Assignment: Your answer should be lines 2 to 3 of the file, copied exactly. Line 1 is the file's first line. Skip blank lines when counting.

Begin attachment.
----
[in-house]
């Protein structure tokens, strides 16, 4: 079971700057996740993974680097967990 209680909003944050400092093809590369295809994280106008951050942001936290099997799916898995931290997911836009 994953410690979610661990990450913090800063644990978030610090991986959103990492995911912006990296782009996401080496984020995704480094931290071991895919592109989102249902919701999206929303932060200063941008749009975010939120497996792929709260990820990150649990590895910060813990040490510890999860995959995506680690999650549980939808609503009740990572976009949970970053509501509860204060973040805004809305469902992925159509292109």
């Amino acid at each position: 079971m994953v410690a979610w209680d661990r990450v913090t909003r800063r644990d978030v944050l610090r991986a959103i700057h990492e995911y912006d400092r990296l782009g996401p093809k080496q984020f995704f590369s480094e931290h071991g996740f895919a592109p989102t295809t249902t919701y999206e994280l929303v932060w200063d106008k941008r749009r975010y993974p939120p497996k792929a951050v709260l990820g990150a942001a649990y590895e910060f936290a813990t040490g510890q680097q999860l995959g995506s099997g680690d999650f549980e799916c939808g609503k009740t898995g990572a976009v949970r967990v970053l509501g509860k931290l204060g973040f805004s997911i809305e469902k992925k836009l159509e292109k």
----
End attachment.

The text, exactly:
């Protein structure tokens, strides 16, 4: 079971700057996740993974680097967990 209680909003944050400092093809590369295809994280106008951050942001936290099997799916898995931290997911836009 994953410690979610661990990450913090800063644990978030610090991986959103990492995911912006990296782009996401080496984020995704480094931290071991895919592109989102249902919701999206929303932060200063941008749009975010939120497996792929709260990820990150649990590895910060813990040490510890999860995959995506680690999650549980939808609503009740990572976009949970970053509501509860204060973040805004809305469902992925159509292109």
């Amino acid at each position: 079971m994953v410690a979610w209680d661990r990450v913090t909003r800063r644990d978030v944050l610090r991986a959103i700057h990492e995911y912006d400092r990296l782009g996401p093809k080496q984020f995704f590369s480094e931290h071991g996740f895919a592109p989102t295809t249902t919701y999206e994280l929303v932060w200063d106008k941008r749009r975010y993974p939120p497996k792929a951050v709260l990820g990150a942001a649990y590895e910060f936290a813990t040490g510890q680097q999860l995959g995506s099997g680690d999650f549980e799916c939808g609503k009740t898995g990572a976009v949970r967990v970053l509501g509860k931290l204060g973040f805004s997911i809305e469902k992925k836009l159509e292109k």